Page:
To all my old friends who came today: Bill loved all of you as members of our extended family, a family I was very lucky to be part of. Expressing his emotions explicitly was not something that was normal for him, but I think you knew.
You young men out there mark my words and pay attention. Try to learn about that culture. It made for an honorable way to move through life.
For all that, I don’t think I ever knew my father as well as I thought I had. It wasn’t until the years following my mother’s passing that I got to know him close up, day-to-day, and then as his health declined, when he lived in my house.
That’s when I finally became fully aware of the surprisingly gregarious character who could talk up just about anybody who came his way. That’s when I saw the Wild Bill who had charmed my mother Shirley all those years ago. It was a revelation to me, and I’m glad I saw it. How could I have underestimated that side of him? I think my wife Stacy and his grandchildren saw that in him better than I did. I was struck when people seemed to take him for a warm, fuzzy, even cute, old guy. That was not an image I would have ever associated with the Wild Bill I had pictured in my mind.
But there it was.
His suffering deeply affected me, but I think there was some blessing to his trials in that he learned how much we all loved him. He saw the deep mark he had made.
When it was clear that the end was near, he faced it with dignity, faith, and just the kind of guts I expected. He calmly told me that he knew this time had to come sooner or later and left it at that. Wild Bill was quite a guy, an uncommon common man we may not see again, and it is we who are the poorer for it.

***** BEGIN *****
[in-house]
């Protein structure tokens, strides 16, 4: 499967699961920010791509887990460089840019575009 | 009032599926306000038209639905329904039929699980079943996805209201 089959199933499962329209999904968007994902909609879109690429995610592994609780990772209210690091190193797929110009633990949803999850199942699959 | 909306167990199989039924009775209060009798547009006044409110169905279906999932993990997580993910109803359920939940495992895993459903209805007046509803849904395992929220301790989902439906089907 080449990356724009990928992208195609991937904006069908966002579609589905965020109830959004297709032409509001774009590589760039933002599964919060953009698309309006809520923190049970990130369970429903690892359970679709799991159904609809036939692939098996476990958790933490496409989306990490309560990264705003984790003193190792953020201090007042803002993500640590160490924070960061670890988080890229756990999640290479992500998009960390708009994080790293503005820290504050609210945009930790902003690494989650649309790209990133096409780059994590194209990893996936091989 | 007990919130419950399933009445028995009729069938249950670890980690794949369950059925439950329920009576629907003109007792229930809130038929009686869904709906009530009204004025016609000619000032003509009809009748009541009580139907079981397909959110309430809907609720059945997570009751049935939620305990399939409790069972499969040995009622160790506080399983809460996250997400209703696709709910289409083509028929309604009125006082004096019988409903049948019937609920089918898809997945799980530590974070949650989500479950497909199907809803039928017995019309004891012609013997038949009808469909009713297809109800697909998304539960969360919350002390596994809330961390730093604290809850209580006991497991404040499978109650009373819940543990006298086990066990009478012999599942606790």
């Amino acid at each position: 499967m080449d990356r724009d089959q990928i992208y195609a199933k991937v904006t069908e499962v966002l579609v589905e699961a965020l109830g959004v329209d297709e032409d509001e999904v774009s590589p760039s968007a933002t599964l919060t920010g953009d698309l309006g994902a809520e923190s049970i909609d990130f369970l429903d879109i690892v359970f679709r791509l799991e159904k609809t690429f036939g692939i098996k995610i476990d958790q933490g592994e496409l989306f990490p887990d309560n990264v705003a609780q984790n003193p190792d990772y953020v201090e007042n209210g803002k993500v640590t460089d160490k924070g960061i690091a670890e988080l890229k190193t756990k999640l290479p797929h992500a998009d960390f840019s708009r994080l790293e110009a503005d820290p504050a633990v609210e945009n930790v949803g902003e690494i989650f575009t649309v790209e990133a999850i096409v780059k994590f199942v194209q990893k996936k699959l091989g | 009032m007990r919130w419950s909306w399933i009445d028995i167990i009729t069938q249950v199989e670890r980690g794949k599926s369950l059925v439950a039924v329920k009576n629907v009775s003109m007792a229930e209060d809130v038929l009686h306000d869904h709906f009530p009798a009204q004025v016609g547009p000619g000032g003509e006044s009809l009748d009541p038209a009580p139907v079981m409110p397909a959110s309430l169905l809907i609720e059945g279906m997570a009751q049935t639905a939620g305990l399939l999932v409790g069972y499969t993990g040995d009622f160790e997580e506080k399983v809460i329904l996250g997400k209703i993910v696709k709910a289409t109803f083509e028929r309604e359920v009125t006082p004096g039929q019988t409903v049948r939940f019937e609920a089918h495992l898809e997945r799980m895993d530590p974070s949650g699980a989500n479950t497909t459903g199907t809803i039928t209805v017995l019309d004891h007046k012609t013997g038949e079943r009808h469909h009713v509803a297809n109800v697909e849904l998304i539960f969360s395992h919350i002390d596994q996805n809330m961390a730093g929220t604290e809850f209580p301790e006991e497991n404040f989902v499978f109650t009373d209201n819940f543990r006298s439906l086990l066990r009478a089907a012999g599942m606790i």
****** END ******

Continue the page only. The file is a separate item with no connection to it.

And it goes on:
He had told me that he dreamed of Momma often, and I think he looked forward to seeing her again in a hereafter he didn’t seem to have the slightest doubt about. Daddy didn’t give a lot of thought to “religion” in the sense of faith as a set of propositions. As always with him, it was action, not words, that counted most, and he lived out a way of life in which Christianity was a given, and traditional morality was in the air we breathed. His actions were right actions when it really counted, actions motivated by faith, faith in the sense of acting on things you can’t see or hold in your hand or justify by cold reason.
My brothers and I had the best parents anyone could have in the right time at the right place. Wild Bill wasn’t a big man, but he casts a long shadow. As he rides off into that eternal sunset, maybe we should grow to appreciate his kind more deeply, and to honor them if there is any honor left in us.
Now when I think of him, I think of America, America.
When my grandfather, Bill’s Daddy, passed away, I used the following passage from the book of Kings to capture what he, and then his son, had been saying to us with silent authority our whole lives (from 1 Kings 2:2):
Now the days of David drew nigh that he should die; and he charged Solomon his son, saying, I go the way of all the earth: be thou strong therefore, and shew thyself a man.
Wayne Allensworth is a Corresponding Editor of Chronicles magazine. He is the author of The Russian Question: Nationalism, Modernization, and Post-Communist Russia, and a novel Field of Blood.